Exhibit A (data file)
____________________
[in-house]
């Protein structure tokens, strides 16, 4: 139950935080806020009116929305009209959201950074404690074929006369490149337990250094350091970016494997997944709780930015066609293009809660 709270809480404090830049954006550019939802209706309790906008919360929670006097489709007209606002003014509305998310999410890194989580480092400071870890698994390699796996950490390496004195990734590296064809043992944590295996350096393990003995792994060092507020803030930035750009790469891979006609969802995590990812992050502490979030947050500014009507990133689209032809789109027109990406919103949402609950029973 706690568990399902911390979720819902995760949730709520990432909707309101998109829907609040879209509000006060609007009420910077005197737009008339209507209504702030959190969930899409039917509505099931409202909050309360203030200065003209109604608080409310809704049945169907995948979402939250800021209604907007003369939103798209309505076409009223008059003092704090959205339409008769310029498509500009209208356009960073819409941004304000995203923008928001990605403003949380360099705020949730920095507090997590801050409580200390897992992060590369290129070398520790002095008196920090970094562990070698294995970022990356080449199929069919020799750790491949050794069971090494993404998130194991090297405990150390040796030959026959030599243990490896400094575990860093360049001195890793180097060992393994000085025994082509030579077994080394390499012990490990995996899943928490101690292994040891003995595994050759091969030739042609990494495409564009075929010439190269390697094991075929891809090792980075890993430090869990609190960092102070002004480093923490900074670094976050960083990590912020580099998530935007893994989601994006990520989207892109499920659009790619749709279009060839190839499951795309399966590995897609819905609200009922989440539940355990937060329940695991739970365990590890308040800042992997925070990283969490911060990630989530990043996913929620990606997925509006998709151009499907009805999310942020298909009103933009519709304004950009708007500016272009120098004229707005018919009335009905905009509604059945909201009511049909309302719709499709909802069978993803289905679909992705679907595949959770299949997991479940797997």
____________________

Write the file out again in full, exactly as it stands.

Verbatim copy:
[in-house]
């Protein structure tokens, strides 16, 4: 139950935080806020009116929305009209959201950074404690074929006369490149337990250094350091970016494997997944709780930015066609293009809660 709270809480404090830049954006550019939802209706309790906008919360929670006097489709007209606002003014509305998310999410890194989580480092400071870890698994390699796996950490390496004195990734590296064809043992944590295996350096393990003995792994060092507020803030930035750009790469891979006609969802995590990812992050502490979030947050500014009507990133689209032809789109027109990406919103949402609950029973 706690568990399902911390979720819902995760949730709520990432909707309101998109829907609040879209509000006060609007009420910077005197737009008339209507209504702030959190969930899409039917509505099931409202909050309360203030200065003209109604608080409310809704049945169907995948979402939250800021209604907007003369939103798209309505076409009223008059003092704090959205339409008769310029498509500009209208356009960073819409941004304000995203923008928001990605403003949380360099705020949730920095507090997590801050409580200390897992992060590369290129070398520790002095008196920090970094562990070698294995970022990356080449199929069919020799750790491949050794069971090494993404998130194991090297405990150390040796030959026959030599243990490896400094575990860093360049001195890793180097060992393994000085025994082509030579077994080394390499012990490990995996899943928490101690292994040891003995595994050759091969030739042609990494495409564009075929010439190269390697094991075929891809090792980075890993430090869990609190960092102070002004480093923490900074670094976050960083990590912020580099998530935007893994989601994006990520989207892109499920659009790619749709279009060839190839499951795309399966590995897609819905609200009922989440539940355990937060329940695991739970365990590890308040800042992997925070990283969490911060990630989530990043996913929620990606997925509006998709151009499907009805999310942020298909009103933009519709304004950009708007500016272009120098004229707005018919009335009905905009509604059945909201009511049909309302719709499709909802069978993803289905679909992705679907595949959770299949997991479940797997």